The signs of elder abuse you could be missing
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The signs of elder abuse you could be missing

It's the abuse that could be happening right under your nose. It might even be happening to you.

Legal Aid ACT has warned more and more people are coming forward to report elder abuse in the ACT.

Elder abuse typically goes unrecognised or unreported.

Elder abuse typically goes unrecognised or unreported.

The agency wrote to an ACT Legislative Assembly inquiry on the territory's policy responses to domestic and family violence to call for greater recognition of the physical, psychological and financial abuse afflicting older Canberrans.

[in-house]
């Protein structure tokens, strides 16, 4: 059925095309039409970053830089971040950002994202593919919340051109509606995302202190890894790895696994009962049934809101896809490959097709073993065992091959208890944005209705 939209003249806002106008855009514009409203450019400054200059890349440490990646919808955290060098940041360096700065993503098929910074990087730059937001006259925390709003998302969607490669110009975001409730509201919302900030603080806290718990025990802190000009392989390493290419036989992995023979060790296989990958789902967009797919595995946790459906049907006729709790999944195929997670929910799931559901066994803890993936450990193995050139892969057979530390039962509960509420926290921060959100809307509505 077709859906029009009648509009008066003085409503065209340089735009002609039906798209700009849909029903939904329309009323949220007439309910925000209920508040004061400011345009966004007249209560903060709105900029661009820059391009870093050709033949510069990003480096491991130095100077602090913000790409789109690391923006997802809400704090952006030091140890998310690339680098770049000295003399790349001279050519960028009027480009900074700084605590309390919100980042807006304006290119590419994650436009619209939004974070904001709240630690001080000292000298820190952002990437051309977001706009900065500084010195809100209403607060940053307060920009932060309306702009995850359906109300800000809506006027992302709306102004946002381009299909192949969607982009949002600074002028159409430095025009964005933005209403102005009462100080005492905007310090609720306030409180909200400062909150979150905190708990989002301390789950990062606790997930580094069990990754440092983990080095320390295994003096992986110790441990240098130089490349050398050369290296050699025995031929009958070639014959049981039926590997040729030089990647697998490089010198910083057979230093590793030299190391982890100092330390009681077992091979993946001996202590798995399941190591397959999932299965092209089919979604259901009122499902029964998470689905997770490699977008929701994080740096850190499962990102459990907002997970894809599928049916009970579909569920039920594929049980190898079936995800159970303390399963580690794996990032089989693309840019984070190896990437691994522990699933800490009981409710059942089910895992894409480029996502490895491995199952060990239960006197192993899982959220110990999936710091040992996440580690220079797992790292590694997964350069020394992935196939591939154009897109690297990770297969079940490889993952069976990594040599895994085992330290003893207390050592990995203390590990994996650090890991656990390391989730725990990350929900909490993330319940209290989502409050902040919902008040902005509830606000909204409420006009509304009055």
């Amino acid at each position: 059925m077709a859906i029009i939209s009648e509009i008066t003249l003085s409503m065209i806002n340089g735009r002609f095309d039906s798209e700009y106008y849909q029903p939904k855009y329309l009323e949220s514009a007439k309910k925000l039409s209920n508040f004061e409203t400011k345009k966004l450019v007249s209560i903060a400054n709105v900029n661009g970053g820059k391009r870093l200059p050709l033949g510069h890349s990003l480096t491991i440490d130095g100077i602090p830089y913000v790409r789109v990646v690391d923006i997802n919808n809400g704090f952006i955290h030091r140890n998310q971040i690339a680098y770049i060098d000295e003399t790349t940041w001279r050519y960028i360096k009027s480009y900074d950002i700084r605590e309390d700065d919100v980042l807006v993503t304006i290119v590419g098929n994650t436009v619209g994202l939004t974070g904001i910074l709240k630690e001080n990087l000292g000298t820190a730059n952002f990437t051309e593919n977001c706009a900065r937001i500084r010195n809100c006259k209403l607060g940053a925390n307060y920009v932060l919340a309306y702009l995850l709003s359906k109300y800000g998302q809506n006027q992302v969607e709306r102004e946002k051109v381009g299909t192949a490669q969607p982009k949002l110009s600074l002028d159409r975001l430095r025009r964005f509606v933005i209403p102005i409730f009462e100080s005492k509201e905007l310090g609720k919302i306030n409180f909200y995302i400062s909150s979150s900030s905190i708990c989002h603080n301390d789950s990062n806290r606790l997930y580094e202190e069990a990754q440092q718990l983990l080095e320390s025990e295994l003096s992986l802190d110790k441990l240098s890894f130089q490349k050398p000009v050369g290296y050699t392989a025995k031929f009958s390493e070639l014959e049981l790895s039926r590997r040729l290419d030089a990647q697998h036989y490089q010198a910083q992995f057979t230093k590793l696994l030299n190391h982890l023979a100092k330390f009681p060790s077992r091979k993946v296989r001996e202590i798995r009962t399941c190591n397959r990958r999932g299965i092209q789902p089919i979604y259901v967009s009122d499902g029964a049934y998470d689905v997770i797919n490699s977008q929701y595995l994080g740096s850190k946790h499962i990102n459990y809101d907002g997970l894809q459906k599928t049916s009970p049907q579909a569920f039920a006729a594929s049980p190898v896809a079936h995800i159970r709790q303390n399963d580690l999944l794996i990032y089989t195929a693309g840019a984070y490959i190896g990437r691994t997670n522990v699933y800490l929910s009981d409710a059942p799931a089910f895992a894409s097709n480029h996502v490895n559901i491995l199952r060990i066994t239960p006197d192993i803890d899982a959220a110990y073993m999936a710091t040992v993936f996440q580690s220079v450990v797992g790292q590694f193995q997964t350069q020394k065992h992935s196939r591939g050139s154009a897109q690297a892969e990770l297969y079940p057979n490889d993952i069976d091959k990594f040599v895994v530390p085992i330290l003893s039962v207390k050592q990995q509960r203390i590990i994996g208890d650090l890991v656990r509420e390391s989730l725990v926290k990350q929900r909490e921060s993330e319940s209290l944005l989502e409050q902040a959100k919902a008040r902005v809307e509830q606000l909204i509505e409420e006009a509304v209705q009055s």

"We think it's a particular subset of family violence that obviously disproportionately affects elderly people in our community and hasn't been given a great deal of attention in time gone by," Legal Aid ACT's head of general practice Heidi Yates said.

"It might be as simple as dad gives his son the eftpos card to go and get some money out to go to the club later that night where he likes to go for dinner and the son takes out an additional amount without his permission.

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"[It could be] situations where, for example, an older person agrees to hand over the title of their unencumbered home in exchange for a promise of care for the rest of their life and following a relationship breakdown the older person is excluded from the place that has been their home and is left homeless with their title no longer left on the property.